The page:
Another Returns

| January 17, 2021

Per DPAA’s “Recently Accounted For” webpage, the following formerly-missing US airman was recently announced as having been accounted for.

From World War II

TSgt. Alfred F. Turgeon, US Army, assigned to 344th Bombardment Squadron, 98th Bombardment Group (Heavy), 9th Air Force, US Army Air Forces, was lost IVO Ploetsi, Romania, on 1 August 1943. His accounting was announced on 14 January 2021.

From Korea


From Southeast Asia


Welcome back, elder brother-in-arms. Our apologies that your return took so long.

You’re home now. Rest easy.

. . .

Over 72,000 US personnel remain unaccounted for from World War II; over 7,500 US personnel remain unaccounted for from the Korean War; over 1,500 remain unaccounted for in Southeast Asia (SEA); 126 remain unaccounted for from the Cold War; 5 remain unaccounted for from the Gulf Wars; and 1 individual remains unaccounted for from Operation Eldorado Canyon. Comparison of DNA from recovered remains against DNA from some (but not all) blood relatives can assist in making a positive ID for unidentified remains that have already been recovered, or which may be recovered in the future.

On their web site’s Contact Us page DPAA now has FAQs. One of those FAQs describes who can and cannot submit DNA samples useful in identifying recovered remains. The chart giving the answer can be viewed here. The text associated with the chart is short and is found in one of the FAQs.

If your family lost someone in one of these conflicts and you qualify to submit a DNA sample, please arrange to submit one. By doing that you just might help identify the remains of a US service member who’s been repatriated but not yet been identified – as well as a relative of yours, however distant. Or you may help to identify remains to be recovered in the future.

Everybody deserves a proper burial. That’s especially true for those who gave their all while serving this nation.

Category: No Longer Missing

Comments (14)

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  1. Atlanticcoast63 says:

    …TSgt Turgeon was a part of OPERATION TIDAL WAVE, the valiant attempt to take out Romania’s oil refining capability at Ploesti. It was a mission that – if it worked – would have shortened the war. But despite a good, solid plan Murphy’s Law went berserk and led 177 B-24s into Gehenna. By the end of the day, 53 Liberators had been lost, 55 more had been seriously damaged, 310 aircrew had been lost…and in less than a month, the refineries were back to full production.

    Five men were awarded the Medal for their actions that day. Fifty-six more were awarded DSCs.

  2. AW1Ed says:

    Welcome home.

  3. Ex-PH2 says:

    Catch the tailwind, Tsgt Turgeon.

  4. KoB says:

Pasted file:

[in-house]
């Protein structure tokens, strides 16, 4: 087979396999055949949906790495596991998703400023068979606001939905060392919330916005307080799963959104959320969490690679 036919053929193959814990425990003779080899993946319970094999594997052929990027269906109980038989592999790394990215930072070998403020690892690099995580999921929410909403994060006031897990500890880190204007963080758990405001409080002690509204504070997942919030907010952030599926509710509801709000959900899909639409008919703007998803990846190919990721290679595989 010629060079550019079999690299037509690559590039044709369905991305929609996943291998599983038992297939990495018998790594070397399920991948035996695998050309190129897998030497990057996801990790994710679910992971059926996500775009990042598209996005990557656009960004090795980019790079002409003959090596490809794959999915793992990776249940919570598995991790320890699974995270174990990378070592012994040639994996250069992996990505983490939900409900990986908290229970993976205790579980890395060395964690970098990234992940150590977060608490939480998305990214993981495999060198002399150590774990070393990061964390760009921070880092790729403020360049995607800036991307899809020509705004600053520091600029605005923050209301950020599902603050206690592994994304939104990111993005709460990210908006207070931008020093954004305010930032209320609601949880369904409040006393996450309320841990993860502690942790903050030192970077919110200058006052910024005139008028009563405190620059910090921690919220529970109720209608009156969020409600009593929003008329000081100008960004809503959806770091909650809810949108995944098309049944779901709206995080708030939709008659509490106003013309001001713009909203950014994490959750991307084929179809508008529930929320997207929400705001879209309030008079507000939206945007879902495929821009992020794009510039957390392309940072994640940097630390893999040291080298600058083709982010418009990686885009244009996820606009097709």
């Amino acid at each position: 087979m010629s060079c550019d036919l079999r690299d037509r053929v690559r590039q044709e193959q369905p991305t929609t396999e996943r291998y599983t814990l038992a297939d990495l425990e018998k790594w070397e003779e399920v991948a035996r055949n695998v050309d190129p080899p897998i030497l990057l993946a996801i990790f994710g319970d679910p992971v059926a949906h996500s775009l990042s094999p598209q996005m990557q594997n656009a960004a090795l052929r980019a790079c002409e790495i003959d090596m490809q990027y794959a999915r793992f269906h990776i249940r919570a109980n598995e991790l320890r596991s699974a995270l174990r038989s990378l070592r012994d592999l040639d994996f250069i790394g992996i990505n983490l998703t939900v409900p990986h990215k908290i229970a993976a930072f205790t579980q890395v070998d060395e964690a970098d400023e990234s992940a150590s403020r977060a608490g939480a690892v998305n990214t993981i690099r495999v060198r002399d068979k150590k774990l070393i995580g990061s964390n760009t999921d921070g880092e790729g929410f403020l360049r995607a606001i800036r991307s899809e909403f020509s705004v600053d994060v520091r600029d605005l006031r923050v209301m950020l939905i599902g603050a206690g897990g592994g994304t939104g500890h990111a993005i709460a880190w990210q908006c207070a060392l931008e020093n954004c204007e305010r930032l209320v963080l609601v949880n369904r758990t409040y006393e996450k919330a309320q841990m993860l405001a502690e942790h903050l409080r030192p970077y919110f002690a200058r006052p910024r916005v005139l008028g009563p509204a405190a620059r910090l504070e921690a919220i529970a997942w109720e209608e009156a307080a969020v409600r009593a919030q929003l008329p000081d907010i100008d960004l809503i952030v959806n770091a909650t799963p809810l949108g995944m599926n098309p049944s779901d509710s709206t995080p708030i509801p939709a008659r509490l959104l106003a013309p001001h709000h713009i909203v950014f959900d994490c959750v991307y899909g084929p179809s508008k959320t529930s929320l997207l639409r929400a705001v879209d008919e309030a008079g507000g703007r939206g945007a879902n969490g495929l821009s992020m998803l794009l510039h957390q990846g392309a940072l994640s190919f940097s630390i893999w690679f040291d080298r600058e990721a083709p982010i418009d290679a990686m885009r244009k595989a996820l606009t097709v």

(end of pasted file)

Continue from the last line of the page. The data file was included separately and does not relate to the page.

Welcome Home TSgt Alfred F. Turgen. We Salute your Service and Pay Honors to your Sacrifice.

    Thanks Hondo.

  5. OWB says:

    A nice write up about the mission and crew of “The Vulgar Virgin,” the B-24D aircraft for which T/Sgt Turgeon was radio operator/left waist gunner on August 1, 1943.

    “41-24198 ‘The Vulgar Virgin’ was a B-24D Liberator bomber, flown by Capt. Wallace C. Taylor, attached to the 9th Air force, the 98th Bomb Group, and the 344th Bombing Squadron based at the Lete Air Base at Benghazi, Libya. Wallace and ‘The Vulgar Virgin’ flew on Operation Tidal Wave, the large mission to destroy the German oil refineries at Ploesti, Romania on August 1, 1943. Their target was code named, “White IV”, the Astra Romano refinery. As the two groups, the 98th and the 44th Bomb Groups, being led by Col. John R. Kane, approached their targets, the entire area was already on fire and compromised by the flames, smoke and exploding delayed action bombs previously dropped by the 93rd Bomb Group ahead of the attack plan. When the 98th bomb Group, led by Col. John R. “Killer” Kane, entered a wall of smoke and flames over the Astra Romano refinery complex, 41-24198 ‘The Vulgar Virgin’ did not reappear coming out of the smoke, shot down and lost over their target. The only survivor from the “The Vulgar Virgin” was the pilot, Capt. Wallace C. Taylor, who bailed out and was captured, and became a POW.”

    This was a low level mission. Several of the crew members did bail out but only the pilot survived.

    T/Sgt Alfred Freddy Turgeon Jr was from Worcester Co Mass, born September 15, 1924. A nice photo of him is at this link:,responsible%20global%20citizens.%20We%20can%20do%20great%20things.

  6. Sparks says:

    Welcome home Sir. Rest in peace in your home soil.

  7. Green Thumb says:

    Welcome home, TSgt. Turgeon.

    Rest well.

  8. UpNorth says:

    Rest in Peace, TSgt.

  9. Sgt K says:

    Welcome home, Sergeant!

    And Hondo, whoever you might be, thanks for carrying the torch.

    • Hondo says:

      De nada, amigo. No thanks necessary.

      Everyone deserves a proper burial. That’s especially true for those who gave their all while serving this nation.

  10. 3/10/MED/b says:

    Thanks, Hondo.

  11. xyzzy says:

    Welcome home, Sir. May the Deity shine light upon your soul.